Krasnik > Przemysł 237.6km
This finish was brought in last year, and it provided an exciting battle with Almeida taking the win from Ulissi and Mohorič. This year the finish is the same, but the organisers have increased the distance up to 238km. We’ll have to wait and see if the extra distance has any impact, I’m not so sure, as most of the day should be ridden at an easy tempo.
Nice enough temperatures throughout the day. The wind is coming from the north-west, and as the riders are heading south for much of the day, we do have crosswind sections throughout the stage. As much of the route is well protected from the elements, I don’t think we’ll see serious splits, but QuickStep tried today, so we’ll have to wait and see if anyone wants to spice up the stage.
This is the second climb of the day, and it should start the finale of the race. 2km at 9.5% is the toughest climb of the day, it crests with 30km to go, so it should be used to slim the bunch down.
Straight after the descent off the previous climb comes the next one, but this time it’s 2.5km at 6.7%, but I don’t think we’ll see any moves from the main contenders.
The finish is a proper wall. Last year we saw significant gaps between the top 10 riders, I expect something similar here. The climb is 1.5km at 8.6%, it then levels off for the finish.
All eyes will be on Ineos, as they have the strongest team in the race. I would expect them to take charge early in the stage, making sure the breakaway is well under control. Given the type of riders they have, I expect them to look to set up a big finish on the wall climb up to the line. Teams like UAE and Bora will also be happy with this scenario, they might lend a hand to the chase, such a long stage will need more than one team working on the front.
Once we hit the climbs, those who know they can’t cope with the final wall have to attack. I’m thinking of someone like Remi Cavagna. If he can limit his losses in this stage, he can use the TT to make up ground and threaten the race lead. The big teams will need to be very careful; they can’t allow “free” time to someone who could threaten in the TT.
I think this means we’ll see the race all together for the final climb, this is when Ineos need to use their numbers. They have Carapaz, Hayter and Tulett as strong options for this stage, one of them should attack at the foot of the climb forcing others to chase. This will allow the other two Ineos riders a free ride up the climb, hopefully allowing them to save energy before kicking nearer the top. All of this sounds easy, but to win on a climb like this you need great legs, multiple options give an advantage, but you need the power to finish it off.
Richard Carapaz – he’s finished in the top 10 in Flèche Wallonne, so this isn’t a hill that’s going to scare him. Carapaz is one of the riders who’ll enjoy the length of the stage, he performs well at the end of a long day. Of the three Ineos options, he’s got the worst TT, I wonder how this will impact how he rides this stage? Given his track record, I think he’ll start as the favourite to win the stage.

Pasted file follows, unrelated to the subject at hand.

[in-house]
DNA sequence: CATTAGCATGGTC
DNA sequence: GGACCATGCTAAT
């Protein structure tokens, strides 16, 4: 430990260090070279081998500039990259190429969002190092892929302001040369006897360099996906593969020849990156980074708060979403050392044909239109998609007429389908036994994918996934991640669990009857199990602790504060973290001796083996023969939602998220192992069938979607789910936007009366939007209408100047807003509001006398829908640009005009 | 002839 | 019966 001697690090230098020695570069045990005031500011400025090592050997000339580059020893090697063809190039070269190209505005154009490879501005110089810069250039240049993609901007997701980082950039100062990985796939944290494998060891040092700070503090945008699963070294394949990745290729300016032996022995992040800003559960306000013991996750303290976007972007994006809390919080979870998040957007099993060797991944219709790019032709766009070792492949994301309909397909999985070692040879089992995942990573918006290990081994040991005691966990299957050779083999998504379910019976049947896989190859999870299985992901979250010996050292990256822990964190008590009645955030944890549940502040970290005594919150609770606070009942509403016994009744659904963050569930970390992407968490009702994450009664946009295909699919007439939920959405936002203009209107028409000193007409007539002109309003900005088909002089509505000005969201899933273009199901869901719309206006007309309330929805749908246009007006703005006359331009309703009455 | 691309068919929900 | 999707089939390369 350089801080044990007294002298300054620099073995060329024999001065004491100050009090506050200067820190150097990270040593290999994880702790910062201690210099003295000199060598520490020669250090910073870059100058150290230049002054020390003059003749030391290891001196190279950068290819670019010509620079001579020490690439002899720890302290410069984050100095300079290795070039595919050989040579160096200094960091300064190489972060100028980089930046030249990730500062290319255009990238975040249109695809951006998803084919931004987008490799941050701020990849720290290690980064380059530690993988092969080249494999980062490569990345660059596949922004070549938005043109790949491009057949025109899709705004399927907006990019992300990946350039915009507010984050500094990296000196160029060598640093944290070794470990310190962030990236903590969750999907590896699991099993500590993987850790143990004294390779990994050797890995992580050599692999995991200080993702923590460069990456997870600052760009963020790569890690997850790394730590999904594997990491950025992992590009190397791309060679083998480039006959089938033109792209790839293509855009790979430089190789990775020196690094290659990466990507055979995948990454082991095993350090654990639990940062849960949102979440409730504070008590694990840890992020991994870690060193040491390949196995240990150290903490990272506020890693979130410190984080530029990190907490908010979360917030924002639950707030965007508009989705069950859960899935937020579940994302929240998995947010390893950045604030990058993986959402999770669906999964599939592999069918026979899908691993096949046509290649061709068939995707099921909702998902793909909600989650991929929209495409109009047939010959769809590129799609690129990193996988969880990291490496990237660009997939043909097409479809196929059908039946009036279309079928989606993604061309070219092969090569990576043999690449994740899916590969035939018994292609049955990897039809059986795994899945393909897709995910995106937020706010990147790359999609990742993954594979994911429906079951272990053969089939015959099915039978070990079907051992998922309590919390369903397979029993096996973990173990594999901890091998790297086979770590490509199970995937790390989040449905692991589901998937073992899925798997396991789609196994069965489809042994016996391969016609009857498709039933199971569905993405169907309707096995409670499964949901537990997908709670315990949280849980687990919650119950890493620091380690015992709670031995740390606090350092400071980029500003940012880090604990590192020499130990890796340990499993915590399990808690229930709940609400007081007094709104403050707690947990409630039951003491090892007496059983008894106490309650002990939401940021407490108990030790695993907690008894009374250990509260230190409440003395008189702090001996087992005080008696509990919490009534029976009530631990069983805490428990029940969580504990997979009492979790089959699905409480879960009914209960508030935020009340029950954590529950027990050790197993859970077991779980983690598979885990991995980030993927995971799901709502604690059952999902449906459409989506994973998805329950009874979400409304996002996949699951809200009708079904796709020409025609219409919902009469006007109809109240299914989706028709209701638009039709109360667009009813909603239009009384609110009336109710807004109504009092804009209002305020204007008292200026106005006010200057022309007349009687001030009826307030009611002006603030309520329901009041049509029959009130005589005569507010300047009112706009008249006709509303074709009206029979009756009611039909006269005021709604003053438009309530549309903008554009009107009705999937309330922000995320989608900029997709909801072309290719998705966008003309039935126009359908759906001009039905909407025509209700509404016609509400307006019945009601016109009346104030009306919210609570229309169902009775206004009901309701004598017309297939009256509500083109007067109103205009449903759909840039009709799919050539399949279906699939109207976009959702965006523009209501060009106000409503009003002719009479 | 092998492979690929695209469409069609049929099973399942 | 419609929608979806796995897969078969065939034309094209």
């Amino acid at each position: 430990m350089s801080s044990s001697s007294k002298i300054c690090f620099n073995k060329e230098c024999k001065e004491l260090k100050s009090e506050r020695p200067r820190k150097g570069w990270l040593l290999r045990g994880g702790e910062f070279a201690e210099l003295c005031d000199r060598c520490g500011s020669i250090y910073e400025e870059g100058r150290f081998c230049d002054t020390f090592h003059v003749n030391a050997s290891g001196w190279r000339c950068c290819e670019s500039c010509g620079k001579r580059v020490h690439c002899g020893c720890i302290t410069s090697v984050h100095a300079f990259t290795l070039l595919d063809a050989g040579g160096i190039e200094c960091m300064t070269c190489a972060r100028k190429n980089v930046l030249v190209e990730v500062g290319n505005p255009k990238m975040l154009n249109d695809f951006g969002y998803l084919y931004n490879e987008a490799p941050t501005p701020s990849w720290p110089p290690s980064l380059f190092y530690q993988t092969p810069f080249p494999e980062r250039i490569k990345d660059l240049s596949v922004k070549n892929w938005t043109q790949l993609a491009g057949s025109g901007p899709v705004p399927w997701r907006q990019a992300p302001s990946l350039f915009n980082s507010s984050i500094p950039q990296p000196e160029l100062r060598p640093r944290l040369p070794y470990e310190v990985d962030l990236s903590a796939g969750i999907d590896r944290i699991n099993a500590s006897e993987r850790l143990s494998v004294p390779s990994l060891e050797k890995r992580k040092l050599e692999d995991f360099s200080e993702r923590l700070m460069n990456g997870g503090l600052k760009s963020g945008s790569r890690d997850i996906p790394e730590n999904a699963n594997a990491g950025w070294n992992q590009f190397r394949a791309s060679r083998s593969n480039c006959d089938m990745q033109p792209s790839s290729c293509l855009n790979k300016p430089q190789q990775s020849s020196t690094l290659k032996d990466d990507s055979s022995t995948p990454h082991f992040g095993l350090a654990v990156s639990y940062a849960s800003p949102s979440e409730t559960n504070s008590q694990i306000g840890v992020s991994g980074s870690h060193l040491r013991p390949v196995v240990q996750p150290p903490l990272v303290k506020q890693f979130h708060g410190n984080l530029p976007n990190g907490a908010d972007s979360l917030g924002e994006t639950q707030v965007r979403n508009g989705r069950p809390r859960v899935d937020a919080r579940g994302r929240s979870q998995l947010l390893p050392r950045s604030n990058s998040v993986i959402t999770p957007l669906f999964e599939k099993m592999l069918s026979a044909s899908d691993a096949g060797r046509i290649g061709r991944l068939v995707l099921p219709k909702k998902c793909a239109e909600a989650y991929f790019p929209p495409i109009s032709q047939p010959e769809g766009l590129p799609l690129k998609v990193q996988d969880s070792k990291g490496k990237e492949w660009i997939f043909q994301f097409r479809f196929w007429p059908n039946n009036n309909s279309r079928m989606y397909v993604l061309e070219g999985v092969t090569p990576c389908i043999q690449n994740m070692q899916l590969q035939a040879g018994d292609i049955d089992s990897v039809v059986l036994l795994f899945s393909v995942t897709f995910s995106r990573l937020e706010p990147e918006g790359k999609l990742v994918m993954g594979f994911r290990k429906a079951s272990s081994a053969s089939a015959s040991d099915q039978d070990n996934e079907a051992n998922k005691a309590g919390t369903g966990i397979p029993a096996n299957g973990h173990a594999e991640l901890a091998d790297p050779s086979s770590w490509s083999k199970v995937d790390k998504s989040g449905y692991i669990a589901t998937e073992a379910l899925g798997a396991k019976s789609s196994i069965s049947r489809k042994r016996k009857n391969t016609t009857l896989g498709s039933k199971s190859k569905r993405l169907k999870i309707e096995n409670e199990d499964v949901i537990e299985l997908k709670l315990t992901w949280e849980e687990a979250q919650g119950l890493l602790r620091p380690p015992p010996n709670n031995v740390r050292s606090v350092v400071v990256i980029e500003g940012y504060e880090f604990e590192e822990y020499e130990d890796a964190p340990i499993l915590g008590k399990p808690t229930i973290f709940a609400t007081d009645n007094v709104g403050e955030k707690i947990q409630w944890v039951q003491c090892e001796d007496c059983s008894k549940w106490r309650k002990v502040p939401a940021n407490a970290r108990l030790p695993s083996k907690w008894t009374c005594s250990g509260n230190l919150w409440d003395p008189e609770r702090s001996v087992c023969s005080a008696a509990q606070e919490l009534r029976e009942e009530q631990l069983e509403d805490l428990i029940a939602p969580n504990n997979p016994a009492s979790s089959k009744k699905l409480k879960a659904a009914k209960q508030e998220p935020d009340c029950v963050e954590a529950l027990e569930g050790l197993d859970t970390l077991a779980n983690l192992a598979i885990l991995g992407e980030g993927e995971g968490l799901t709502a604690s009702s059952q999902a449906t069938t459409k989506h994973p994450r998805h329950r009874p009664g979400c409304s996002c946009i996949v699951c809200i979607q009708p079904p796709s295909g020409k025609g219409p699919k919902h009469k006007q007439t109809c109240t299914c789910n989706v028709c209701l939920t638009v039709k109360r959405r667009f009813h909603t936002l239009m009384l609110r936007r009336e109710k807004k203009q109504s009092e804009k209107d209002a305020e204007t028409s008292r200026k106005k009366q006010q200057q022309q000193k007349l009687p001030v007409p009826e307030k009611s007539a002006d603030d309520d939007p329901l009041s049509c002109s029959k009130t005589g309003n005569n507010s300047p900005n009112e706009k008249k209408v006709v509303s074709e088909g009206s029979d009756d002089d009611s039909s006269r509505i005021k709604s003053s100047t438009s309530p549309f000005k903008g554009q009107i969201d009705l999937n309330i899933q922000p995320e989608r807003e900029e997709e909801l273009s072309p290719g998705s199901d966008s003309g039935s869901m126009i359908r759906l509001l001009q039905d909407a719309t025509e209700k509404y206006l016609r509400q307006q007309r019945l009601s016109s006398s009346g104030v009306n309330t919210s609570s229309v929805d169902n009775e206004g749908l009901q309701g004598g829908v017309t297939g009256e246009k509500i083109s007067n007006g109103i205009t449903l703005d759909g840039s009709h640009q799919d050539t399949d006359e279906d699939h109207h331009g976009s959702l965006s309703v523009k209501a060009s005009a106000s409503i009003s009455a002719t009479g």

Ethan Hayter – he tends to grind up climbs like this. Back in last year’s Tour of Britain, he finished just 8 seconds behind Van Aert and Alaphilippe in the Great Orme stage. That climb is 1.9km at 9.4%, it’s harder than the one in this stage. With the TT to come, Hayter knows that he can take significant time on his rivals, he doesn’t need to win this stage, but it wouldn’t surprise me to see him challenging for the win. He can grind out a huge amount of power while staying seated, perfect for a finish like this.
Ben Tulett – he’ll likely be the third option for Ineos, but sometimes attacking early is the right way to go. He goes well on steep climbs, he was 12th in last year’s Flèche Wallonne, on debut. Team tactics will decide his role in this stage, hopefully he has some freedom.
Diego Ulissi – 2nd last year when it looked like he was going to win. The Italian is very good on wall climbs, he’s made a career out of winning stages like this. This year hasn’t been one of his best, but he cannot be written off due to his record in stages like this.
Mauro Schmid – the young Swiss rider is one who’s enjoyed a fine season. He took an early win in Coppi Bartali, before going very close to a stage win in the Giro and followed that up by winning the Belgium Tour. This is a stage that suits his characteristics, and as the team also have Mauro Vansevenant, they have multiple options for the finish. I expect Schmid to be one of the men challenging for the win.
Pello Bilbao – was involved in the crash in the opening stage, so I don’t know how he’ll perform in this stage.
Sergio Higuita – he’ll start as one of the big favourites for this stage, the Colombian loves a punchy finish. 2022 has been a fine year for him, his move to Bora has already been an overwhelming success. This finish is a very good one for him, but he must be a little worried about Ineos. He knows they’ll have the numerical, which puts him at a disadvantage, but he’ll hope that Aleotti will hang around and help him to cover moves. He’ll fancy his chances of beating Carapaz on this hill.
Thymen Arensman – he’s had a very good season; it looks like he’ll be heading to Ineos next year. This is the first year he’s done the Giro, so he won’t really know what to expect from his legs in this part of the season. If he’s on form, he’ll be challenging for the top 5, but there’s no guarantee he’ll be at the level required to be up there.
Quinten Herman – he should have gone to the Tour, but wasn’t selected as he looks to be leaving the team. I’m not sure where his head is at just now, but this is a good finish for him.
Given the three options they have, Ineos must win this one. I’ll take a win for Ethan Hayter.